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There was a time when conservatism produced solid results in fantasy
auctions. Hang back, let people spend themselves silly on the stars, then
scoop up the middle guys at reasonable or even bargain prices.

Judging by the LABR and ToutWars auctions last month, those days are gone.

I went into the American League ToutWars auction with my usual strategy of
skimping on starting pitching, and with the expectation that I would grab a
closer if the top names were going for under $30. Indeed, early on, closers
were running a few dollars below what I expected, so I grabbed Troy
Percival
at $28, figuring that the Angels will run him out there until
his arm falls off. Knowing I had some flexibility on the hitting side, I
took Ray Durham at $30 (a few dollars over, but speed was going
quickly) and Rafael Palmeiro at a reasonable $28.

On balance, hitters were going right around where I expected them, but I
didn’t jump in aggressively. I took John Olerud at $18, Jose
Offerman
at $19 and Brad Ausmus at $11, shoring up my speed and
average categories. Meanwhile, second-tier closers went ridiculously cheap:
I ended up with Paul Shuey, arguably only a half-closer, at $18. For
comparison’s sake, Todd Jones went for $18, Bobby Howry for
$20, Jason Isringhausen for $19 and Steve Karsay for $12. I
figured I was set in saves and could concentrate on hitting.

The problem? AL hitting this year is poorly distributed. The middle class
has shrunk. So Bobby Higginson cost me $13; a good gamble, since
he’s not as bad as his 1999 performance, but not a bargain right now.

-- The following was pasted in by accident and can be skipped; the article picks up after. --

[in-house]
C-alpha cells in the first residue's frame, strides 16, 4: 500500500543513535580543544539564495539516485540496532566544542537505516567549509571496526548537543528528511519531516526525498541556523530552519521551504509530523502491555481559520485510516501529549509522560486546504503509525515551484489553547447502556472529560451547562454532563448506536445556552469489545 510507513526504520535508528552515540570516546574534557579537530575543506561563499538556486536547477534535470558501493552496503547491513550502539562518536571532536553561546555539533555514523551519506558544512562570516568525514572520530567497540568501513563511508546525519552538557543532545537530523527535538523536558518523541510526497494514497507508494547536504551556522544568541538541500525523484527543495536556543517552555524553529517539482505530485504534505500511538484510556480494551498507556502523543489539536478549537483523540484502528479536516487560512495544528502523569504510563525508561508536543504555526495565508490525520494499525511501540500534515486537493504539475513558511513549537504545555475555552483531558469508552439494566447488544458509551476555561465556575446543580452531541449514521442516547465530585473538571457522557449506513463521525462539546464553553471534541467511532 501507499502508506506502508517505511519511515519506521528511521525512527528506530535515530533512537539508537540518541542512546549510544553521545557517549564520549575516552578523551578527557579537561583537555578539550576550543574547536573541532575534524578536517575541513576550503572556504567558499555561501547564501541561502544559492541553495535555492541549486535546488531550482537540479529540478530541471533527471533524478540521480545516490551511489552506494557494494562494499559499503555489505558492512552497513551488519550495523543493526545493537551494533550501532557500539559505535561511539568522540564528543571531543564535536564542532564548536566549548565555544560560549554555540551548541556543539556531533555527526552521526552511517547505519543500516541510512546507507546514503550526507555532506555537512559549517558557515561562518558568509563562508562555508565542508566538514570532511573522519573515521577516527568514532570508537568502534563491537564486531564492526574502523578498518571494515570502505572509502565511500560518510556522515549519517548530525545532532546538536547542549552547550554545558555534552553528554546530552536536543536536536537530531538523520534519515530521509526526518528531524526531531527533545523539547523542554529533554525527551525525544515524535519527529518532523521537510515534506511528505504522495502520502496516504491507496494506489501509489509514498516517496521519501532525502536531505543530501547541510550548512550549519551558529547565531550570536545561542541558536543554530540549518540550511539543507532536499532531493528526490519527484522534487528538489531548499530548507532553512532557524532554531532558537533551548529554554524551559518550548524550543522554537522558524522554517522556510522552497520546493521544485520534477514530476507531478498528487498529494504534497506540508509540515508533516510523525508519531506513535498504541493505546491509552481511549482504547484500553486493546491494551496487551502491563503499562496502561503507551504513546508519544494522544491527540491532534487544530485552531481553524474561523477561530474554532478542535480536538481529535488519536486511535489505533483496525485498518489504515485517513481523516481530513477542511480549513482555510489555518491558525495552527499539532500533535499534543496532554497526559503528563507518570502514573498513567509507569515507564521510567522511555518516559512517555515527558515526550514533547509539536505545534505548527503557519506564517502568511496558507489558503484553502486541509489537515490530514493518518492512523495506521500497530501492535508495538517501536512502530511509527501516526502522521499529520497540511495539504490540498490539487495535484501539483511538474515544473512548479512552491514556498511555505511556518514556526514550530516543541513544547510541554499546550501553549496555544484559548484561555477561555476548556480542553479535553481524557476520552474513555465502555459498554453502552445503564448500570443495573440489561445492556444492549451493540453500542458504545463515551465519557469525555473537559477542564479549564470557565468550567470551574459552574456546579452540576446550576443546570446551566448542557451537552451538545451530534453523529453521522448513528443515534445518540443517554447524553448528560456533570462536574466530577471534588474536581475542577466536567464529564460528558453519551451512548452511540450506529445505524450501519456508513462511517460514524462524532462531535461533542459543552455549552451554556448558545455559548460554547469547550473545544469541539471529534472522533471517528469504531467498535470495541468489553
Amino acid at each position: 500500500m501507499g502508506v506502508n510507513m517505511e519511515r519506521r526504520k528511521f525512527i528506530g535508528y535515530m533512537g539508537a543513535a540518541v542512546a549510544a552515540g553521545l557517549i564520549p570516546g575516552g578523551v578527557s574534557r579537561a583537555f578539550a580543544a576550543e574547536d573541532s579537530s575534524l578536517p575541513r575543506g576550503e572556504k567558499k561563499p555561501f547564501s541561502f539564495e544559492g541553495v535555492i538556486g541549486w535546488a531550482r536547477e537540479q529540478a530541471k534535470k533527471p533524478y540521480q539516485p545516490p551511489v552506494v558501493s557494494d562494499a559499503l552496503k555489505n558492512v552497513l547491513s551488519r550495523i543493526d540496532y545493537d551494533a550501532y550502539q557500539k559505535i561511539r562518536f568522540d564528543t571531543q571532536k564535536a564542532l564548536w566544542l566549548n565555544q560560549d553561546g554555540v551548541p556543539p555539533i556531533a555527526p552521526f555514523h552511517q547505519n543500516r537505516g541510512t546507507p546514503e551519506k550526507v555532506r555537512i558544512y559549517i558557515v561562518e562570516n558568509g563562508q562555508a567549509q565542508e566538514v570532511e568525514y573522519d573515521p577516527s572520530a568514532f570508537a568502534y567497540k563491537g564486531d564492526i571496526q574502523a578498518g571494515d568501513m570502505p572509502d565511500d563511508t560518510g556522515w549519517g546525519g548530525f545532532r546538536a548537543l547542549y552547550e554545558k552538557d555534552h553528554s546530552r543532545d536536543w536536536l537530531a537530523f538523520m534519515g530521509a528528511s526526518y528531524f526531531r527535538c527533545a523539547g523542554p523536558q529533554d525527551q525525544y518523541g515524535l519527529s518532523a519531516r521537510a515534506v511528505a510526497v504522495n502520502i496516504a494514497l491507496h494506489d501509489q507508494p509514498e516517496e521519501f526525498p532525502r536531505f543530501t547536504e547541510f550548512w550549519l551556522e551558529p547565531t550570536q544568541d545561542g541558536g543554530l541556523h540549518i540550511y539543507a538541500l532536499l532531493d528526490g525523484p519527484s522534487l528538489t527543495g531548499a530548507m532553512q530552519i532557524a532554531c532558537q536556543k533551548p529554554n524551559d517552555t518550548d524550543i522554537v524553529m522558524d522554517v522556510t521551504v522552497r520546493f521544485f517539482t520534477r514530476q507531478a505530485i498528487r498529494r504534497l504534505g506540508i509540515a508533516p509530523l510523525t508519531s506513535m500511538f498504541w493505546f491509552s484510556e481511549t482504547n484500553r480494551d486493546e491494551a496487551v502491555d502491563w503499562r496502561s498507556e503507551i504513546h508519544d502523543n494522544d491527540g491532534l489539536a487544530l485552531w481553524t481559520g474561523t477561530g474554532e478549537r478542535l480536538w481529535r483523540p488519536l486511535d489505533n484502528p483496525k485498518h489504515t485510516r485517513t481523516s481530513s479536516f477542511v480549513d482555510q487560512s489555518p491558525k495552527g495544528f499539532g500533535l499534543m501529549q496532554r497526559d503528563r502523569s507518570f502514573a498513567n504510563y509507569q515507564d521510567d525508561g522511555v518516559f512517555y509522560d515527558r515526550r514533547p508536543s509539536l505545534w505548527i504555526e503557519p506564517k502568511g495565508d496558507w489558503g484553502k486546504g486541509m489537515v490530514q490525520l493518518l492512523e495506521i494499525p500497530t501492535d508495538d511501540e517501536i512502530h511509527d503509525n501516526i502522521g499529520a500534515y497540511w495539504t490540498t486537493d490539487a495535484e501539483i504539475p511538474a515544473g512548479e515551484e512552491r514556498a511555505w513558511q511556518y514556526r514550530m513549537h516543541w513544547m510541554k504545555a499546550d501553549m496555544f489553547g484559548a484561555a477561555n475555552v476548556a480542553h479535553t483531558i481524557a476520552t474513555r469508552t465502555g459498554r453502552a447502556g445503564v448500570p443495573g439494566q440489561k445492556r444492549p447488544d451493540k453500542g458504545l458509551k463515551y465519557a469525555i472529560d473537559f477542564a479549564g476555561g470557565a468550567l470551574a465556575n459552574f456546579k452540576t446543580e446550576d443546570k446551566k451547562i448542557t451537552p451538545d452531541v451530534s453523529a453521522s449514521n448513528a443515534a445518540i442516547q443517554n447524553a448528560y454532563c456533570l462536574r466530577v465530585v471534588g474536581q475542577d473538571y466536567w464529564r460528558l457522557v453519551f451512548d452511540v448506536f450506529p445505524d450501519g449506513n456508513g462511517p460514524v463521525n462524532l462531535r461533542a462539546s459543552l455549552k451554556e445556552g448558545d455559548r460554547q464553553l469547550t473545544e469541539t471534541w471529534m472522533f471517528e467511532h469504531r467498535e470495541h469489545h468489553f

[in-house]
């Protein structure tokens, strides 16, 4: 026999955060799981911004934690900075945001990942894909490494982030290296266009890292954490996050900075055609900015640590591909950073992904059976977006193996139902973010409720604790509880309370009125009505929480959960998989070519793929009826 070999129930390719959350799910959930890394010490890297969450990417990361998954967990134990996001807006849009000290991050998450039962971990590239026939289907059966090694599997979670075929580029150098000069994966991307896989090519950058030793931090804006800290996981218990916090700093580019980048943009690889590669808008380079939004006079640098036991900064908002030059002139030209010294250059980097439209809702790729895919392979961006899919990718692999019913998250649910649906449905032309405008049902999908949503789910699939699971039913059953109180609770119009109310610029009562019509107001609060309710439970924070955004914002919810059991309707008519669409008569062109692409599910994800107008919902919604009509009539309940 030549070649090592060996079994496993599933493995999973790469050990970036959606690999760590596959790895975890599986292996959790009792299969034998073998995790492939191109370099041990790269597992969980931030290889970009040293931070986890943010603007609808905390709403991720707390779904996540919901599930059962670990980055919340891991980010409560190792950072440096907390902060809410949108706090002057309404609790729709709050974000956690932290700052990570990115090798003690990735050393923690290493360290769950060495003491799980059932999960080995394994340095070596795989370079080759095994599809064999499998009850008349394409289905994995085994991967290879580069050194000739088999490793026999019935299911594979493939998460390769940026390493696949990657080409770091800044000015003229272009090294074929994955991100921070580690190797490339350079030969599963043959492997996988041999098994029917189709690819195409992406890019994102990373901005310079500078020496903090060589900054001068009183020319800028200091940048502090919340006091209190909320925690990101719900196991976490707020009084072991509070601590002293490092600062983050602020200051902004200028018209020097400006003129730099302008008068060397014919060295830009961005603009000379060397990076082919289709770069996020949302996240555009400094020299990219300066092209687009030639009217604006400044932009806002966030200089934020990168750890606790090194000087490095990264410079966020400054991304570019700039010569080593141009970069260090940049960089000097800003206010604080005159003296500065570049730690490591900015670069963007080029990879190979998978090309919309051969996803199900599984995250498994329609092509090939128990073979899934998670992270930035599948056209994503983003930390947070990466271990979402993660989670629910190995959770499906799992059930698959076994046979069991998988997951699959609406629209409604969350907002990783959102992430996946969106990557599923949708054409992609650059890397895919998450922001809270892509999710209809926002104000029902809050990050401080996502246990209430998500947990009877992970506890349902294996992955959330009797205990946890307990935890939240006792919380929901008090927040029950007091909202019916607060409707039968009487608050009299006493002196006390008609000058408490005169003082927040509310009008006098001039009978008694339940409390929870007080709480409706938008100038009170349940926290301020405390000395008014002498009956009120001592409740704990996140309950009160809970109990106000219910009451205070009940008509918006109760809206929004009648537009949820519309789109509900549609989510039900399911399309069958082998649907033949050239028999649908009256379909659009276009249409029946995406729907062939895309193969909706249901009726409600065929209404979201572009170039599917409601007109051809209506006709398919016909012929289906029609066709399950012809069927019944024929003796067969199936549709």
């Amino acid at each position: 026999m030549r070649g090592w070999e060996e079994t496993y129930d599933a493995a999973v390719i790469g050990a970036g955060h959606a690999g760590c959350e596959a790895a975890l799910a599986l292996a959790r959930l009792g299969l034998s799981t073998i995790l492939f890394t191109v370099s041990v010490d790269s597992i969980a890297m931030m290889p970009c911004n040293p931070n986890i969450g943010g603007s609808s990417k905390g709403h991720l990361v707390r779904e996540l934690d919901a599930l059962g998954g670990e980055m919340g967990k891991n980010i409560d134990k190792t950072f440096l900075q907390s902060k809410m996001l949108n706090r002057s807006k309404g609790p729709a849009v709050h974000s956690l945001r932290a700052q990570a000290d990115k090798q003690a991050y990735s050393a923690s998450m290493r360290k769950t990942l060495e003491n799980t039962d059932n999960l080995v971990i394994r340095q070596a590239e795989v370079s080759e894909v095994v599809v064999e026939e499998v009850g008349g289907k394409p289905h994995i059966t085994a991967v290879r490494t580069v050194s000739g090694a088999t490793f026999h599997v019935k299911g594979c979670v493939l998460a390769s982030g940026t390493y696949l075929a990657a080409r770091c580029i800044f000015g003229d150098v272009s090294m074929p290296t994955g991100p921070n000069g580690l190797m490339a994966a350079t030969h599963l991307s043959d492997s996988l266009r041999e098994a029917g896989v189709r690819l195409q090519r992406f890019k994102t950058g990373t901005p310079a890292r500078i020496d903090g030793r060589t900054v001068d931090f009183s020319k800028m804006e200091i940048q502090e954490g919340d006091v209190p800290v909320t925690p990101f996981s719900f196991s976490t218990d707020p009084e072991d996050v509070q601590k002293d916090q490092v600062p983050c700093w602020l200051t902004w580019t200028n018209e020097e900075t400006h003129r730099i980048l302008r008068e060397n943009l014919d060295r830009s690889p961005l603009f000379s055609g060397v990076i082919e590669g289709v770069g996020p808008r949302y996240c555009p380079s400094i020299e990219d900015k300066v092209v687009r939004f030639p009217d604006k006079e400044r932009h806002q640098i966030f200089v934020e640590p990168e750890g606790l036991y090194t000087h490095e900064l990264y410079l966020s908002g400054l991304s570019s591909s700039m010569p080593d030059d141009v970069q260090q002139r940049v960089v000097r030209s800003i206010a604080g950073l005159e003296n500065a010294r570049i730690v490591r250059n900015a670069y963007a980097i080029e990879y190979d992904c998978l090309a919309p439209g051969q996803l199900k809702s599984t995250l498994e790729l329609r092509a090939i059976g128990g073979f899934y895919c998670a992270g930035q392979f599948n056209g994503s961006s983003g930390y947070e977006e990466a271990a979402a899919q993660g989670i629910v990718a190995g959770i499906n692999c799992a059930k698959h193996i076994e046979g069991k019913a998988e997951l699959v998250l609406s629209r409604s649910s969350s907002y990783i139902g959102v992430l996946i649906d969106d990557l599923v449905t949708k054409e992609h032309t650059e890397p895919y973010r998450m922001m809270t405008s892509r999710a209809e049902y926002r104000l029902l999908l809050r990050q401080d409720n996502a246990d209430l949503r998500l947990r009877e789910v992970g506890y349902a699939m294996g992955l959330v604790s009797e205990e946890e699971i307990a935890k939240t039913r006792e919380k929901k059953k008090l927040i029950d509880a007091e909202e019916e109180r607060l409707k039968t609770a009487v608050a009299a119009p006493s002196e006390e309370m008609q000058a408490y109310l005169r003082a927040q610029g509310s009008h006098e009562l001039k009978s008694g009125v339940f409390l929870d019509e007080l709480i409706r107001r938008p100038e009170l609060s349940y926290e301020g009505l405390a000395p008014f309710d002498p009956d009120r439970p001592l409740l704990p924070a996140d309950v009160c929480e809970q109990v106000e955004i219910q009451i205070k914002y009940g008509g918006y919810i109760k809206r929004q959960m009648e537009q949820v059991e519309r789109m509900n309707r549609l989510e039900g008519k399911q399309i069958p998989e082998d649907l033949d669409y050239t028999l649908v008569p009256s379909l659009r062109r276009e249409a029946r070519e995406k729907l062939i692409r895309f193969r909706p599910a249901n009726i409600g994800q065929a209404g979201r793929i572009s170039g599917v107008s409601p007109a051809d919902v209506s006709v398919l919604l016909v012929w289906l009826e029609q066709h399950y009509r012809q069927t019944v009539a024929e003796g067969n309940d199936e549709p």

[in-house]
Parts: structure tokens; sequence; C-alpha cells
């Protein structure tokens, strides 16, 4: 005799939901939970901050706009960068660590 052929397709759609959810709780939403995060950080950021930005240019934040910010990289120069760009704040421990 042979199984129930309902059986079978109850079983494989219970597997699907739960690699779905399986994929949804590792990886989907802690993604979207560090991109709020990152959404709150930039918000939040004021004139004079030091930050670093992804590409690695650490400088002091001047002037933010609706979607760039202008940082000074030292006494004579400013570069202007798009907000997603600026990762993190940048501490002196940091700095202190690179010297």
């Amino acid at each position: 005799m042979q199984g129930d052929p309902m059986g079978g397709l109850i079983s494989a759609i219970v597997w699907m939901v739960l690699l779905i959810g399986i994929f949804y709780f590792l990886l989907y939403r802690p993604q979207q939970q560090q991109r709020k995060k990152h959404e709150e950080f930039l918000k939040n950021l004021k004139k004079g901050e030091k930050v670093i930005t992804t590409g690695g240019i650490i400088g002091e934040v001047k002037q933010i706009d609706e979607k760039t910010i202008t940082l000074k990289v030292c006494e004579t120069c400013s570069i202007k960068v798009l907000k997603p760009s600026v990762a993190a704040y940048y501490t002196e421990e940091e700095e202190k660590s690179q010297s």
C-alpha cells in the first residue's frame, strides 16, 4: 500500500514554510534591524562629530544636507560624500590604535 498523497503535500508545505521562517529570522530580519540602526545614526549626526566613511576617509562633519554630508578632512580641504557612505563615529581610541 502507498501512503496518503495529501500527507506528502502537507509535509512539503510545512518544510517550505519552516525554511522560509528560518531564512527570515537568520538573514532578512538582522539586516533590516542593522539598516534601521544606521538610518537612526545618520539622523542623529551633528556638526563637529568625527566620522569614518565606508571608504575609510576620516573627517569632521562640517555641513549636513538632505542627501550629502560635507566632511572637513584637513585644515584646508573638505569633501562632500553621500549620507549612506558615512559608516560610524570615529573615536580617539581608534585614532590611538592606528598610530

Gabe Kapler cost me $15; thank God he’s hitting directly behind the
patient David Segui and not the hacking Ruben Mateo.

After I took Troy Glaus at $16, I found myself staring at a pool of
some pretty yucky hitters, and I largely sat out as the few decent hitters
remaining went for insane prices: Alex Gonzalez for $16, Will
Clark
for $17, Jacque Jones for $12, Troy O’Leary for $20
and Chad Curtis for $12. This was as much a function of the fact
that four or five of us had too much money left as it was a function of
high expectations, but it still relegated me to the sidelines.

I wound up filling out my offense with reserves and scrubs: Bill
Haselman
$1, Craig Wilson $1, Jason McDonald $1,
Quinton McCracken $3 and Stan Javier $2. My one extravagance
was Jeremy Giambi at the insane price of $15, largely because I’m
convinced John Jaha is good for only 250 at-bats this year, and
Giambi won’t hurt me even if he plays often.

The rotation is probably the only aspect of the team where I met my goals:
three starters who were likely to post good ERAs and Ratios without many
wins. Eric Milton $18 and Jeff Suppan $9 fit the bill, and while Mike
Sirotka
$3 has had a rough spring, he was solid last year, and I can
replace him with reserve pick Jim Parque if necessary.

At this point, I expect to be competitive in saves, ERA, ratio and batting
average, but stuck in the middle in home runs, RBIs and steals. That’s just
not a recipe for a contender.

The team:

C    Brad Ausmus       $11
C    Bill Haselman      $1
1B   Rafael Palmeiro   $28
2B   Ray Durham        $30
SS   Craig Wilson       $1
3B   Troy Glaus        $16
CI   John Olerud       $18
MI   Jose Offerman     $19
OF   Bobby Higginson   $13
OF   Gabe Kapler       $15
OF   Quinton McCracken  $3
OF   Jason McDonald     $1
OF   Stan Javier        $2
UT   Jeremy Giambi     $15

SP   Eric Milton       $18
SP   Jeff Suppan        $9
SP   Mike Sirotka       $3
RP   Sean DePaula       $1
RP   Scott Service      $1
RP   Bill Simas         $1
RP   Rich Garces        $3
RP   Paul Shuey        $18
RP   Troy Percival     $28

RES  Jim Parque
RES  Dee Brown
RES  Ryan Christenson
RES  Alfonso Soriano
RES  Matt Perisho
RES  Calvin Maduro

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